The hulking silver panels that clad the outside of the University of Phoenix stadium bulge outwards and into the never-ending Arizonan sky.
Outside, an 18.9 million pound tray carrying 100 yards of pristine turf is being painted, readied and rolled ahead of being winched indoors and locked into place. A fresh lick of paint is being applied to a nearby signpost and branding is being hung as far as the eye can see. The greatest show on earth is rumbling into town on Sunday, and they look as though they're ready.
Only in America
The Superbowl, an event synonymous with largess as it is sporting endeavour and one that exists largely in its own pompous bubble is here again. This year, the 49th edition, will be contested between two teams with enough ego be Kings of such a gaudy domain; the Seattle Seahawks and the New England Patriots.
This year flames will lick the sky to announce the arrival of both teams onto the field when the time finally comes on Sunday. Cheerleaders will line the route and pom-poms will shuffle and the band will come marching in. Moody slo-mo videos will roll while the fog clears, evoking memories of former glories.
Glitter will spew in the air as Katy Perry executes a precisely planned half-time production. When they say the greatest show on earth, they mean it. At least in size anyway, even if the Champions League final and World Cup final dwarf its audience. Even the build up, sorry "Pre-kick show", has its own sponsor.
Last year's Super Bowl XLVIII between the Seahawks and the Denver Broncos drew an average of 111.5 million viewers in North America. Interest in this year's edition could be even higher given the controversy, no matter how tedious, beforehand surrounding the Deflate-gate scandal in which the Patriots have been accused of illegally under-inflating balls in their AFC Championship win over the Indianapolis Colts.
Living the dream
A rich seam of capitalistic excess shoots straight through the Super Bowl. Tickets swap hands for $4,500 or more. 30-second half-time ad spots worth north of $4.5 million have become the subject of a morbid fascination; a show within a show where the scourge of a society are elevated to a position of a spectacle within itself. The trophy is in your face; bold and brassy and in no way ornate.
Only in America. Amidst the lurid neon lights and gaudy celebrations there is a heart to this spectacle though. It's easy to write the Superbowl off as trivial, as something to be viewed in Isolation from across the pond; a cultural quirk that has no meaning outside of its own bubble. The Americans may be a strange old breed but when it comes to a spectacle they go big and go hard, and that's not something we can say about this particular, insular, isle.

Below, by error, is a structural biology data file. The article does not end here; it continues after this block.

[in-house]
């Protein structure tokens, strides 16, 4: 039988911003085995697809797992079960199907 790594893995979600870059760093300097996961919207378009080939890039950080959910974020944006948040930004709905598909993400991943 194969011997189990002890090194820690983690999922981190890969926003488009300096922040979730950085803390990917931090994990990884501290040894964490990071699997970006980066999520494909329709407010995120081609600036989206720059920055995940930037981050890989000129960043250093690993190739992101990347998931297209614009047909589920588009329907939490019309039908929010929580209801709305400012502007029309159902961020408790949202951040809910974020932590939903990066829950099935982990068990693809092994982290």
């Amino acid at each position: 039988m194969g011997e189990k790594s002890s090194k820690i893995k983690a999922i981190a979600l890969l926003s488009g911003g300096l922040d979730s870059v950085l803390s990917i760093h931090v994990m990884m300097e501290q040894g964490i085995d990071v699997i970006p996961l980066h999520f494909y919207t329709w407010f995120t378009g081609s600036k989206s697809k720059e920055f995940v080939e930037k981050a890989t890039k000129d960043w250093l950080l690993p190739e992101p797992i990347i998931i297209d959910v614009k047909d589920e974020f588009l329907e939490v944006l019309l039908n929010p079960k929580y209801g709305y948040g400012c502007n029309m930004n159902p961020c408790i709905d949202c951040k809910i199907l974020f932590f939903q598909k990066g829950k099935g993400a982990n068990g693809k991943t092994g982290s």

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There's a sense of fascination at watching what they do best, to see the American dream unfolding before your eyes as though viewing an exotic animal behind the bars of a zoo. It's bigger, it's bolder and in many ways it's so much better.
After all, when was the last time the FA Cup final began with a monologue from Kurt Russell before a Bronco - with a woman dressed head-to-toe in tassels astride - charged out on pitch with players waving flags behind? That's what Denver got last year and there's no two-ways about it; it was unashamedly brilliant. Deny it all you want, but those syrup-drenched intros and chest-thumping VTs do certainly stir something within.
It's uninhibited, unaware of itself, and actually really rather good fun for those willing to check their preconceptions at the door.
In four hours of razzmatazz and hard selling a game threatens to break out - and that's as much a part of the show as Pepsi and Dodge. Thanks to the introduction of something as vainglorious as a half-time show and the two minute warning - which is designed almost exclusively to shoe-horn in yet more advert breaks - it's difficult to know where one ends and the other begins.
Bigger, better, bolder
Everything is bigger than British sport, from the hits to the helmets. The touchdown celebrations are something to behold as well, but they don't compare to those unheralded souls in the defensive line who celebrate each minor victory as though the battle for earth itself has been won. Do yourself a favour and Google Stephen Tulloch.
It seems as though the British are warming to the idea of the whole show; 3.6 million tuned in to watch last year's event across both Sky and Channel 4. Sky's average viewership for a Premier League game is around 1.2 million.
Dedication pays off
So those dedicated enough to stay up to the wee hours of Sunday evening and Monday morning then, will be rewarded with something particularly un-British - a spectacle so American it should come with it's own cowboy boots and star-spangled banner.
But don't let that put you off, or the fact that most of the rules are largely unfathomable. Maybe it's time to let your hair down a bit and let sport entertain you the way it should. It's all meant to be just a bit of fun, right?